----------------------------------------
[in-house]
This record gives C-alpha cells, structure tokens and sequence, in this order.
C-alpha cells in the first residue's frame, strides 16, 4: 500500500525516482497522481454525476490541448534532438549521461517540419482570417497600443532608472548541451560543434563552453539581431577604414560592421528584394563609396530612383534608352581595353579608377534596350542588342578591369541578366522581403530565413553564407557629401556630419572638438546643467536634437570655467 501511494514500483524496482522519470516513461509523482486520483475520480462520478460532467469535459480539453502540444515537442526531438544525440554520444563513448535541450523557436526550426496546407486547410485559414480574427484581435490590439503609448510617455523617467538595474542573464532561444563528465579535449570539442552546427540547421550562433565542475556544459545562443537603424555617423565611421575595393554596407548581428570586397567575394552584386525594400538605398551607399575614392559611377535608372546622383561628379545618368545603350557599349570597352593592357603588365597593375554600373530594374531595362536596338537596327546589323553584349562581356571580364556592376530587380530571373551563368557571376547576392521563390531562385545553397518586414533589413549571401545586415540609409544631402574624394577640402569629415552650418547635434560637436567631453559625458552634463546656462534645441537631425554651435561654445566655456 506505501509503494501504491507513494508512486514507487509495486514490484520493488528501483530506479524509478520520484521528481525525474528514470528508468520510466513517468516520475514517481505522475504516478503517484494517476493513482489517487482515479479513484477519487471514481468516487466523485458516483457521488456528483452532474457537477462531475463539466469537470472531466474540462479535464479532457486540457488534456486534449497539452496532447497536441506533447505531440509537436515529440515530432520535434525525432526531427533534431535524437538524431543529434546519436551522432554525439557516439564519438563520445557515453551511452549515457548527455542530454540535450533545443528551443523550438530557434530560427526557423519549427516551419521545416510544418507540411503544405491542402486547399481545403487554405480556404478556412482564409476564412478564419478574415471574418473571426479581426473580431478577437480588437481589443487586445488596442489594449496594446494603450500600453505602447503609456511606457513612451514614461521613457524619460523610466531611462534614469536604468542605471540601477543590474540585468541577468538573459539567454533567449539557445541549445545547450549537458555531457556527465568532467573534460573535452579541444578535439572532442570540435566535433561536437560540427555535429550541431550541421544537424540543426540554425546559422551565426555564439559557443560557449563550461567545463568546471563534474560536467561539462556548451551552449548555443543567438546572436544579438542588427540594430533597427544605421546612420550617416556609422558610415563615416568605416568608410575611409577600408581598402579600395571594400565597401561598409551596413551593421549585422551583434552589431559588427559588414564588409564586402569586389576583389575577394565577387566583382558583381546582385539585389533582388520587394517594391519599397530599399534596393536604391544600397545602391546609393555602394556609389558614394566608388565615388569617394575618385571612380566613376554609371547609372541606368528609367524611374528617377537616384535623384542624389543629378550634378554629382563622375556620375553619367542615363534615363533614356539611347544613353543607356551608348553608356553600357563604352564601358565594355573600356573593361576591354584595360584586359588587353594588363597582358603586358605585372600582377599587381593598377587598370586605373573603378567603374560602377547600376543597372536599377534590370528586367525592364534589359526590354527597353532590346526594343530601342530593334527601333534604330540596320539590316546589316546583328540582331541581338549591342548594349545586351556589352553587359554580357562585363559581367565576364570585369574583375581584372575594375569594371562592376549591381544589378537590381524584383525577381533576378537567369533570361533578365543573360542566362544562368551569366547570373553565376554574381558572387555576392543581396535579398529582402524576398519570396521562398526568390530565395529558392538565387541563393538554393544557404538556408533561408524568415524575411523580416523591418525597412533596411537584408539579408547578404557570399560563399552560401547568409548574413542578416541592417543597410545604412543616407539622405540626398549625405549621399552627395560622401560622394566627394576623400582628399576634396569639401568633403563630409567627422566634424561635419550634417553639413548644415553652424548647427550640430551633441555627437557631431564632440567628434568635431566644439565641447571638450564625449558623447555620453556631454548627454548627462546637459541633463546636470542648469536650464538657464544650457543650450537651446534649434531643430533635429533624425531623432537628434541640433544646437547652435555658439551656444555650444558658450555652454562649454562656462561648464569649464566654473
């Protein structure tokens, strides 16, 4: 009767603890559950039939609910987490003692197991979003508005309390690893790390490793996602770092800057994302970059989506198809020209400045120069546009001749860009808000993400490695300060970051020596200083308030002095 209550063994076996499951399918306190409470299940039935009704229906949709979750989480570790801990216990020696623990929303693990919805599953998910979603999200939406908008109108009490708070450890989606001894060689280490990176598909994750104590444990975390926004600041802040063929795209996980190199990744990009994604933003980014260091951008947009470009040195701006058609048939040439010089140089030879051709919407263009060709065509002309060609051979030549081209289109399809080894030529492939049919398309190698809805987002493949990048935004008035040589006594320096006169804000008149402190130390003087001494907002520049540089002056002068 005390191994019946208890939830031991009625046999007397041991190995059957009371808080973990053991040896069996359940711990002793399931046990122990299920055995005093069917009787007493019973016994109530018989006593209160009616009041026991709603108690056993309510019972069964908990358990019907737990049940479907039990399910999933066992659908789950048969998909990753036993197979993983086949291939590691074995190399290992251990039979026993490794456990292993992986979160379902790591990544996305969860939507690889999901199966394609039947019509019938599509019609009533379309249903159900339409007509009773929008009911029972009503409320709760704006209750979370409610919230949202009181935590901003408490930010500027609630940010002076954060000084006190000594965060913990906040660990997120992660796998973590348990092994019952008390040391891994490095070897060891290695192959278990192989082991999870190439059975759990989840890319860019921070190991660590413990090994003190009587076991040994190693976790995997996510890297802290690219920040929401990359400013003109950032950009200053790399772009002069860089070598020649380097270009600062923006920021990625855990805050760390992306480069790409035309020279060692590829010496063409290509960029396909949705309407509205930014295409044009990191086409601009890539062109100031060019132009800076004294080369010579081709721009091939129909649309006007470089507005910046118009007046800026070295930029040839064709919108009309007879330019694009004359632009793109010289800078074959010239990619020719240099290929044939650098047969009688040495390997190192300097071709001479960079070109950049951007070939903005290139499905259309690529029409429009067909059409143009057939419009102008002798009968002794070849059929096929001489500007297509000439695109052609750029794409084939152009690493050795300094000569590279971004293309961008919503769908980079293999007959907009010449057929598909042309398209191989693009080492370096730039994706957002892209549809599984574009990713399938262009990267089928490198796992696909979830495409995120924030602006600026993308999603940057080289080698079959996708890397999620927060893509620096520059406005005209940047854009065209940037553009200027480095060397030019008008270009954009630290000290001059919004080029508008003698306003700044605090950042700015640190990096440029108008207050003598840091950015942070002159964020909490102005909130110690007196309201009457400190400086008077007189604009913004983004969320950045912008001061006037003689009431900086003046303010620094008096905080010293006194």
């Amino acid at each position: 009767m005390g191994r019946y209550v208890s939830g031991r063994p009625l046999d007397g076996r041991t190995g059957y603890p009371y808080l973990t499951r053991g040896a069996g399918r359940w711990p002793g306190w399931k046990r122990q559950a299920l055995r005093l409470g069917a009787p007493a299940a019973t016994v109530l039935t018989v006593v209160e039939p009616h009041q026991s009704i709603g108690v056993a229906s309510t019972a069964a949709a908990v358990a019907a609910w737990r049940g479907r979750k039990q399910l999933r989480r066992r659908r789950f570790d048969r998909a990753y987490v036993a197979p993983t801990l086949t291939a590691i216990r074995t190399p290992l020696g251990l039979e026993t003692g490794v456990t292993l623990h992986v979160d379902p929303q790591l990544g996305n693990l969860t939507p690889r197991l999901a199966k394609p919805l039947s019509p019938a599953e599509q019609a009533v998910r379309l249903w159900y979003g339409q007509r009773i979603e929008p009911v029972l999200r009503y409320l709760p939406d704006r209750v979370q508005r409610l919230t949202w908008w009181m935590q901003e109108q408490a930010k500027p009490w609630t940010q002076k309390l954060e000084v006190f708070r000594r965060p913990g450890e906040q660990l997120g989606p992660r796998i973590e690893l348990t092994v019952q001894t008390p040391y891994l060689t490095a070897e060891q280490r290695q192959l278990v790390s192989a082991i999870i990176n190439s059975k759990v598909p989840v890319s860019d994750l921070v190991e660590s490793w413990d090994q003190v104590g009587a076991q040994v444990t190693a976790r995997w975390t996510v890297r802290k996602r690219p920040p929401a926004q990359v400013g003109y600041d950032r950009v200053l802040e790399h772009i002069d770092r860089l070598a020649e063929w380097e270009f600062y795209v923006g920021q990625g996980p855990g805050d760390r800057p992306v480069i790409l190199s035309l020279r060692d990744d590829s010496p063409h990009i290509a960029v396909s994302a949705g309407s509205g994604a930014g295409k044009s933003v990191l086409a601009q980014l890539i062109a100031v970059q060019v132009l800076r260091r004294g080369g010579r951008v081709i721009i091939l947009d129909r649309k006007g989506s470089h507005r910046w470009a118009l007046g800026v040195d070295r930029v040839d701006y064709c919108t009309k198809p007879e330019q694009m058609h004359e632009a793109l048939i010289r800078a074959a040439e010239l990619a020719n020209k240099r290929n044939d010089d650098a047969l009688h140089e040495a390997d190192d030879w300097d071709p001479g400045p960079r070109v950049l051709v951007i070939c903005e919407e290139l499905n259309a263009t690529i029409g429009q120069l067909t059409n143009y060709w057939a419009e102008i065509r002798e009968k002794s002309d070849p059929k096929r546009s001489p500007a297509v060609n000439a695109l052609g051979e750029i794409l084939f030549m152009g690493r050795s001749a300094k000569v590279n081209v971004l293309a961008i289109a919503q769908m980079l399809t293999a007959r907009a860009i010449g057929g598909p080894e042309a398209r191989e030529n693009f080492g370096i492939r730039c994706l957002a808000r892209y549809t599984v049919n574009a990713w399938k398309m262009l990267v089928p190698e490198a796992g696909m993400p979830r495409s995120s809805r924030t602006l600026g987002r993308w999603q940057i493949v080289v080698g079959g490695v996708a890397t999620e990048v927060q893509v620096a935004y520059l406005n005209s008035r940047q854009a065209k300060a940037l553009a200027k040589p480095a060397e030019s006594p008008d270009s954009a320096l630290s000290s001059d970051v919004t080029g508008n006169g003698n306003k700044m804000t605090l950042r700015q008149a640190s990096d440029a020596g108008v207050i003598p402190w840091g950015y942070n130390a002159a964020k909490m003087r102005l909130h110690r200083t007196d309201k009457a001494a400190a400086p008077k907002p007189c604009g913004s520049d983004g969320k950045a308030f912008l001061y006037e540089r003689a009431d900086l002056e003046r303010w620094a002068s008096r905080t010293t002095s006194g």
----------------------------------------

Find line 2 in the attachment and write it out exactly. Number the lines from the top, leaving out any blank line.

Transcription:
This record gives C-alpha cells, structure tokens and sequence, in this order.